Volume 621, January 2019
|Number of page(s)||14|
|Section||Stellar structure and evolution|
|Published online||03 January 2019|
Late-time observations of the extraordinary Type II supernova iPTF14hls
The Oskar Klein Centre, Department of Astronomy, Stockholm University, AlbaNova, 10691
2 Department of Physics, University of California, Santa Barbara, CA, 93106-9530 USA
3 Las Cumbres Observatory, 6740 Cortona Dr Ste 102, Goleta, CA, 93117-5575 USA
4 The Raymond and Beverly Sackler School of Physics and Astronomy, Tel Aviv University, Tel Aviv, 69978 Israel
5 Division of Physics, Math and Astronomy, California Institute of Technology, 1200 East California Boulevard, Pasadena, CA, 91125 USA
6 Cahill Center for Astrophysics, California Institute of Technology, Pasadena, CA, 91125 USA
7 Astrophysics Science Division, NASA Goddard Space Flight Center, Mail Code 661, Greenbelt, MA, 20771 USA
8 Centre for Astrophysics and Supercomputing, Swinburne University of Technology, PO Box 218 Hawthorn, 3122 VIC, Australia
9 Department of Astronomy, University of California, Berkeley, CA, 94720-3411 USA
10 Miller Institute for Basic Research in Science, University of California, Berkeley, CA, 94720 USA
11 Benoziyo Center for Astrophysics, Weizmann Institute of Science, Rehovot, 76100 Israel
12 Astrophysics Research Institute, Liverpool John Moores University, IC2, Liverpool Science Park, 146 Browlow Hill, Liverpool, L3 5RF UK
13 Center for Interdisciplinary Exploration and Research in Astrophysics (CIERA) and Department of Physics and Astronomy, Northwestern University, Evanston, IL, 60208 USA
14 Department of Physics, University of California, 1 Shields Avenue, Davis, CA, 95616-5270 USA
15 Physics Department and Tsinghua Center for Astrophysics (THCA), Tsinghua University, Beijing, 100084 PR China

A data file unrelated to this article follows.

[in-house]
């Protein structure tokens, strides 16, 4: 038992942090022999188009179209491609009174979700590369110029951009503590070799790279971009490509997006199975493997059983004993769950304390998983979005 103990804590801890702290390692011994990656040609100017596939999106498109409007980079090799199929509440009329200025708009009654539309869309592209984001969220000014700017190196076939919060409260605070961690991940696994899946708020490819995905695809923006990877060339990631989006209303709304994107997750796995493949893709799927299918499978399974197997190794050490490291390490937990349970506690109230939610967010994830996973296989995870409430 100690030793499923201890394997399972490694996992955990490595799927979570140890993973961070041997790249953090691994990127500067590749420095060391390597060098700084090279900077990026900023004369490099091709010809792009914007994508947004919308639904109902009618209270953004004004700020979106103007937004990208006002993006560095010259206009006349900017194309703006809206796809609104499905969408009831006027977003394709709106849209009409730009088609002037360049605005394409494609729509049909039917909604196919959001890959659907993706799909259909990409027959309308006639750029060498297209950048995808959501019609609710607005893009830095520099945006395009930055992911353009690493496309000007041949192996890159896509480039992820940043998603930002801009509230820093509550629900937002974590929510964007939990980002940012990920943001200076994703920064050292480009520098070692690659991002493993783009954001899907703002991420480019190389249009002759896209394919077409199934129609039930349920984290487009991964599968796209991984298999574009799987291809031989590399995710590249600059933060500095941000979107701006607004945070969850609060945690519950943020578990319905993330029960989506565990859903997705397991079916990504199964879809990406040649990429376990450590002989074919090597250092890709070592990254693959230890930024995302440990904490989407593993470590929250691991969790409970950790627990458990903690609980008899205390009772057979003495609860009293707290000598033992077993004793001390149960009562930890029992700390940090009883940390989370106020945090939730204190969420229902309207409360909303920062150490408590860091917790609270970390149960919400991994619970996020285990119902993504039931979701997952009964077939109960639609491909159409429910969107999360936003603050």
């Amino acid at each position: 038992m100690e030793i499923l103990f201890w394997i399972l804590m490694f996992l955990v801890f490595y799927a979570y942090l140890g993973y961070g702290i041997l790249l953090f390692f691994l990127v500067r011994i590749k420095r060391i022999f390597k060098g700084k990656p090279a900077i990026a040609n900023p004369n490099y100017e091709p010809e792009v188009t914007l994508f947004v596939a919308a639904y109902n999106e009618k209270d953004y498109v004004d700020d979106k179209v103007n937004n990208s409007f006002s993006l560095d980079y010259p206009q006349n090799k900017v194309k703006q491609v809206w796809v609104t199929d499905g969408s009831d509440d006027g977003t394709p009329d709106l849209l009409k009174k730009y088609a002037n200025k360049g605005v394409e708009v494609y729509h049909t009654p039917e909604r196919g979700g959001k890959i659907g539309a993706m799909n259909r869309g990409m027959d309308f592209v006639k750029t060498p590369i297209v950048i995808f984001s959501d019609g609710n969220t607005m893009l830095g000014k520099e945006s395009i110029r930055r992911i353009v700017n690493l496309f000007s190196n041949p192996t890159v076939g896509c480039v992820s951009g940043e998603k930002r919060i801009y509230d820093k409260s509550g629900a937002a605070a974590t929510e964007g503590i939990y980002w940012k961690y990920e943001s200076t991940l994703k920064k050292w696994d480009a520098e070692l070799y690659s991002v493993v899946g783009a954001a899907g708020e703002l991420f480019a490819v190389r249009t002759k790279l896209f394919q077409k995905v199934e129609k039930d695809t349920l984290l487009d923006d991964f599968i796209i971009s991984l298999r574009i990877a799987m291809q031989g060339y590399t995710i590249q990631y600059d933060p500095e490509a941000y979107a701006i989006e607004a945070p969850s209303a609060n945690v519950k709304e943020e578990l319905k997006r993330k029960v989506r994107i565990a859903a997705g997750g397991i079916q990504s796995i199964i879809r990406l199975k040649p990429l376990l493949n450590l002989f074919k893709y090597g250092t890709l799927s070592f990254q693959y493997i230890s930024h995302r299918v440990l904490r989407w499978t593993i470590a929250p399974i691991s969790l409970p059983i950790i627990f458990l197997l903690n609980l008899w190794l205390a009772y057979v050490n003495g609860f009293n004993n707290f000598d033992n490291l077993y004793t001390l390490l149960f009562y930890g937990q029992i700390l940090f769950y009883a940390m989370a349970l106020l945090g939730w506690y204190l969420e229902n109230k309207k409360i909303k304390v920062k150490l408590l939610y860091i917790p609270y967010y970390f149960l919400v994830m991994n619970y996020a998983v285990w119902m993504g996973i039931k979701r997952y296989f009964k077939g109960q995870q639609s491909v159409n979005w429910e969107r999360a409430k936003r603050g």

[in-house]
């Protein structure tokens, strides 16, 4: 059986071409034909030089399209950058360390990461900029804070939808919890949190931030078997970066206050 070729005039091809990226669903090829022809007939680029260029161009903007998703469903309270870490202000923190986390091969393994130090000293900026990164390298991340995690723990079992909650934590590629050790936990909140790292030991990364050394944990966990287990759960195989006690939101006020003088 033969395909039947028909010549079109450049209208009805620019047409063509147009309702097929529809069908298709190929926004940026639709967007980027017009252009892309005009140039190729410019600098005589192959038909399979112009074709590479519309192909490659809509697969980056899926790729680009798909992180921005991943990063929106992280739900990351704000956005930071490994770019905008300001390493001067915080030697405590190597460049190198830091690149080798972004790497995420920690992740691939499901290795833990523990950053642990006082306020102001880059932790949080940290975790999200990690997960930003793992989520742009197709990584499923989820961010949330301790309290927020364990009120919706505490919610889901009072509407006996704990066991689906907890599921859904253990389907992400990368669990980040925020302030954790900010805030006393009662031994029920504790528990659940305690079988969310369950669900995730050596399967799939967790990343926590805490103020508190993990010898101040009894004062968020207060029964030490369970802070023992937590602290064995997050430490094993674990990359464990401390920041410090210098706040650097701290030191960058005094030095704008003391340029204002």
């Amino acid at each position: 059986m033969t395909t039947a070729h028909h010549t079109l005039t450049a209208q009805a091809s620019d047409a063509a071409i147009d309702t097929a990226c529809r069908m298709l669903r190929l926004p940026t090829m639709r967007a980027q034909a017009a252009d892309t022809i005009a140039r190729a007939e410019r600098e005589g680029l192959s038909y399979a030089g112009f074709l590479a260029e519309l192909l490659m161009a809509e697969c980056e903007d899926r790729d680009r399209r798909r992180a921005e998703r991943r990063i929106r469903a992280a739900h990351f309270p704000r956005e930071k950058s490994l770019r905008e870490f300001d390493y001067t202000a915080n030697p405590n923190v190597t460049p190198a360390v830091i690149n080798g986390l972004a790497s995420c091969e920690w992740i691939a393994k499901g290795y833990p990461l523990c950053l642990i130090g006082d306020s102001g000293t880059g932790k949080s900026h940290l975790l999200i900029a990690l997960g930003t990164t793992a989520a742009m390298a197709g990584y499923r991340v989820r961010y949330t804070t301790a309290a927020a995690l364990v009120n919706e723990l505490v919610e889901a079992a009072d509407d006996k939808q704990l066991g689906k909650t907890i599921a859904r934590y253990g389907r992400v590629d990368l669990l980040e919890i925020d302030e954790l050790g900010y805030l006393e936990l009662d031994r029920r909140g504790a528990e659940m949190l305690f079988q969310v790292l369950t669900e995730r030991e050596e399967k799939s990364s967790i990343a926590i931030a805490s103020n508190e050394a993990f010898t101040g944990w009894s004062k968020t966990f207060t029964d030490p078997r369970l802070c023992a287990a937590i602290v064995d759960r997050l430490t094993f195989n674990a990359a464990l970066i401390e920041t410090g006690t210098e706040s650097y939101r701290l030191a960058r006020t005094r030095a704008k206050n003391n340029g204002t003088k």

Accepted: 23 October 2018
Aims. We study iPTF14hls, a luminous and extraordinary long-lived Type II supernova, which lately has attracted much attention and disparate interpretation.
Methods. We have presented new optical photometry that extends the light curves up to more than three years past discovery. We also obtained optical spectroscopy over this period, and furthermore present additional space-based observations using Swift and HST.
Results. After an almost constant luminosity for hundreds of days, the later light curve of iPTF14hls finally fades and then displays a dramatic drop after about 1000 d, but the supernova is still visible at the latest epochs presented. The spectra have finally turned nebular, and our very last optical spectrum likely displays signatures from the deep and dense interior of the explosion. A high-resolution HST image highlights the complex environment of the explosion in this low-luminosity galaxy.
Conclusions. We provide a large number of additional late-time observations of iPTF14hls, which are (and will continue to be) used to assess the many different interpretations for this intriguing object. In particular, the very late (+1000 d) steep decline of the optical light curve is difficult to reconcile with the proposed central engine models. The lack of very strong X-ray emission, and the emergence of intermediate-width emission lines including [S II] that we propose originate from dense, processed material in the core of the supernova ejecta, are also key observational tests for both existing and future models.
Key words: supernovae: general / supernovae: individual: iPTF14hls
© ESO 2019
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